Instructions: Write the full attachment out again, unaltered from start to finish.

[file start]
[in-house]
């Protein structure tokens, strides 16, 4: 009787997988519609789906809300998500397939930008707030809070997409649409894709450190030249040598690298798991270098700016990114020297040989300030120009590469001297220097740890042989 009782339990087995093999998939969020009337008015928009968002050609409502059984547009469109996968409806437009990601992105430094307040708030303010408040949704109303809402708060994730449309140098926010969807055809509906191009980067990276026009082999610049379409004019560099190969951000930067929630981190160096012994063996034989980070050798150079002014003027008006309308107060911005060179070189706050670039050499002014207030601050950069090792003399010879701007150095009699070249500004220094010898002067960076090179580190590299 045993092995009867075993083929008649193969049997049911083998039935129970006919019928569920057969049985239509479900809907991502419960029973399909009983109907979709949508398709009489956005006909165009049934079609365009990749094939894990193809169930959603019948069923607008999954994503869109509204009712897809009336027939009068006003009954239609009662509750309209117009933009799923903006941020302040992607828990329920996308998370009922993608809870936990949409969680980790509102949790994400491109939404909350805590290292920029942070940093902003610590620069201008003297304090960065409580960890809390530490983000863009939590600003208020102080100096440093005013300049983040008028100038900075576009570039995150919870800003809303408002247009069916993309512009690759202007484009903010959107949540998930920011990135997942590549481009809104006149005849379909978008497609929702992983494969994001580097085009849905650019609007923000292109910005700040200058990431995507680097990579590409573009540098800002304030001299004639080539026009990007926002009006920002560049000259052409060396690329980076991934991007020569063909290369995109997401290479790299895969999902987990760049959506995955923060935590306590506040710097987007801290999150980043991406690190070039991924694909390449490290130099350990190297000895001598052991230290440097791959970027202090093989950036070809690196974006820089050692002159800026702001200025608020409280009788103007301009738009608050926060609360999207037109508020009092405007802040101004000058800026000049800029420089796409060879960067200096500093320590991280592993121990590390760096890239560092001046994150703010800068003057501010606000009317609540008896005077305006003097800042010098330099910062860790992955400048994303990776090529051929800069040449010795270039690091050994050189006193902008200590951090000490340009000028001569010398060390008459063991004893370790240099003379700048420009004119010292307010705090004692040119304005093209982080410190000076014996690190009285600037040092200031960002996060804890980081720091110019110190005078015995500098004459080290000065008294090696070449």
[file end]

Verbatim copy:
[in-house]
């Protein structure tokens, strides 16, 4: 009787997988519609789906809300998500397939930008707030809070997409649409894709450190030249040598690298798991270098700016990114020297040989300030120009590469001297220097740890042989 009782339990087995093999998939969020009337008015928009968002050609409502059984547009469109996968409806437009990601992105430094307040708030303010408040949704109303809402708060994730449309140098926010969807055809509906191009980067990276026009082999610049379409004019560099190969951000930067929630981190160096012994063996034989980070050798150079002014003027008006309308107060911005060179070189706050670039050499002014207030601050950069090792003399010879701007150095009699070249500004220094010898002067960076090179580190590299 045993092995009867075993083929008649193969049997049911083998039935129970006919019928569920057969049985239509479900809907991502419960029973399909009983109907979709949508398709009489956005006909165009049934079609365009990749094939894990193809169930959603019948069923607008999954994503869109509204009712897809009336027939009068006003009954239609009662509750309209117009933009799923903006941020302040992607828990329920996308998370009922993608809870936990949409969680980790509102949790994400491109939404909350805590290292920029942070940093902003610590620069201008003297304090960065409580960890809390530490983000863009939590600003208020102080100096440093005013300049983040008028100038900075576009570039995150919870800003809303408002247009069916993309512009690759202007484009903010959107949540998930920011990135997942590549481009809104006149005849379909978008497609929702992983494969994001580097085009849905650019609007923000292109910005700040200058990431995507680097990579590409573009540098800002304030001299004639080539026009990007926002009006920002560049000259052409060396690329980076991934991007020569063909290369995109997401290479790299895969999902987990760049959506995955923060935590306590506040710097987007801290999150980043991406690190070039991924694909390449490290130099350990190297000895001598052991230290440097791959970027202090093989950036070809690196974006820089050692002159800026702001200025608020409280009788103007301009738009608050926060609360999207037109508020009092405007802040101004000058800026000049800029420089796409060879960067200096500093320590991280592993121990590390760096890239560092001046994150703010800068003057501010606000009317609540008896005077305006003097800042010098330099910062860790992955400048994303990776090529051929800069040449010795270039690091050994050189006193902008200590951090000490340009000028001569010398060390008459063991004893370790240099003379700048420009004119010292307010705090004692040119304005093209982080410190000076014996690190009285600037040092200031960002996060804890980081720091110019110190005078015995500098004459080290000065008294090696070449």